He now goes down much better (9 weeks old), he can only go about 90 minutes between naps during the day and does sleep well during the night.

It will get better though. I know I thought it never would!

Rachie25 Thu 13-Sep-07 18:21:16

Wow, thanks so much everyone for all of your advice.

Sorry I haven't been replying for a couple of days, I've been struggling quite a bit and had to go to the docs who has told me I have PND, so I've just been trying to get myself sorted.

I really appreciate all of your help and support, and your stories about similar situations have helped me to put our situation into perspective. I don't feel as bad about what I'm doing and you've given me some really good ideas.

Thanks again

XX

Lyndag Thu 13-Sep-07 23:48:03

Rachie

Sorry to hear you have PND but glad your getting it sorted...

I have only now got daytime naps sorted looking for the signs (yawning rubbing eyes) and it only works when we are at home if out she hates it,hates car seat, pushchair, baby carrier....

My daughter is 14 wks on Sat and I haven't forced a routine or cc on her just gone with the flow (against my way of working at work I am very process driven). But now I can put her down in her moses basket awake and she self settles...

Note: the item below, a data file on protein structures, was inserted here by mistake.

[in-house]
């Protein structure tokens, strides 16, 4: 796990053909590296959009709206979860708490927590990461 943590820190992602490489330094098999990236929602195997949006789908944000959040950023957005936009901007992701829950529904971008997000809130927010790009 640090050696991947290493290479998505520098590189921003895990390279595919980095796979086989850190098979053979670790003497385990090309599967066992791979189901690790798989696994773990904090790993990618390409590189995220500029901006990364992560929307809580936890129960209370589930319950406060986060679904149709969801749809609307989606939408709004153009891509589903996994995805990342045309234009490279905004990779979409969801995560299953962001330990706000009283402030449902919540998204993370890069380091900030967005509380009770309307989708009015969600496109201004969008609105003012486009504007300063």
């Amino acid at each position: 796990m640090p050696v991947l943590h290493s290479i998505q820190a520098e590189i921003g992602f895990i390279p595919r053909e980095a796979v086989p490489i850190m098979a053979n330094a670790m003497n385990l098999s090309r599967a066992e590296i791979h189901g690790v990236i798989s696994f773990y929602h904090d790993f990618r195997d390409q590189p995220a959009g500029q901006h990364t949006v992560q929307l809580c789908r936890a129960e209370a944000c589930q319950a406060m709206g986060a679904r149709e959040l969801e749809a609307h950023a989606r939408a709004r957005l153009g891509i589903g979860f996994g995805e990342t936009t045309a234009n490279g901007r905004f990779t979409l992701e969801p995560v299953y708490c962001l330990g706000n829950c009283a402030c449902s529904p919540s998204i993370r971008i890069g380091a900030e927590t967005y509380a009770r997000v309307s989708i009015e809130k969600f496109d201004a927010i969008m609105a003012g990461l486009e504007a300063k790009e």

I totally recommend Dr Harvey Karps Happiest Baby on the block book, there are a few posts about it but follow the 5 S's is the only way I used to be able to get my daughter to sleep during the day and at night we used to co-sleep both when I was BF & After it mean't we all slept....

I am a firm believer in doing what you have to do to make things work, my DD was co-sleeping and now goes down awake in moses basket I believe like Dr Karp says you can't spoil a young baby.

Enjoy this special time grin

BTW following Dr Karps method she was sleeping through the night at 12 weeks from 8am - 7:30am grin

HTH

VeniVidiVickiQV Thu 13-Sep-07 23:58:46

Agree with what others have said.

With DS, who was like this, I decided to choose the path of least resistance ie feeding to sleep and having him nap on my lap etc.

4 weeks is so very young for any kind of structure. (Although undoubtedly some babies will seemingly slip right into a vague routine at this age, it is very much a personality thing).

PND is tough too. I really do sympathise.

Also, 4-6 weeks is around about the right age for a growth spurt, so she'll be wanting to feed a great deal more than usual.

pinkbaby27 Sat 15-Sep-07 22:22:20

I am sorry you are finding it so hard. Try not to be too hard on yourself you are both learning and won't always get it right but thats ok just take a deep breath and try something else.